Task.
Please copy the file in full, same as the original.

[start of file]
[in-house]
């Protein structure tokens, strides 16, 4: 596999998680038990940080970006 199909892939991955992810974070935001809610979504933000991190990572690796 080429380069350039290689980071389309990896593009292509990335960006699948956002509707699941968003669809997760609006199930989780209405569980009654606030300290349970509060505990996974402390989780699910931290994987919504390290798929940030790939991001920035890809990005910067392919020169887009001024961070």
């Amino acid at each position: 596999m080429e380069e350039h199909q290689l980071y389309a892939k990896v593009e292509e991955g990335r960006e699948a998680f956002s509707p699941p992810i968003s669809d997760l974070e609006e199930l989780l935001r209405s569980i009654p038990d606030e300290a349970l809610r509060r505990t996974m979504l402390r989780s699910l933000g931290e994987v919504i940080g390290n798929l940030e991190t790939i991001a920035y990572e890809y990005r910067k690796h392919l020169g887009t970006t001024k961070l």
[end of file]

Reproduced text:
[in-house]
């Protein structure tokens, strides 16, 4: 596999998680038990940080970006 199909892939991955992810974070935001809610979504933000991190990572690796 080429380069350039290689980071389309990896593009292509990335960006699948956002509707699941968003669809997760609006199930989780209405569980009654606030300290349970509060505990996974402390989780699910931290994987919504390290798929940030790939991001920035890809990005910067392919020169887009001024961070």
């Amino acid at each position: 596999m080429e380069e350039h199909q290689l980071y389309a892939k990896v593009e292509e991955g990335r960006e699948a998680f956002s509707p699941p992810i968003s669809d997760l974070e609006e199930l989780l935001r209405s569980i009654p038990d606030e300290a349970l809610r509060r505990t996974m979504l402390r989780s699910l933000g931290e994987v919504i940080g390290n798929l940030e991190t790939i991001a920035y990572e890809y990005r910067k690796h392919l020169g887009t970006t001024k961070l």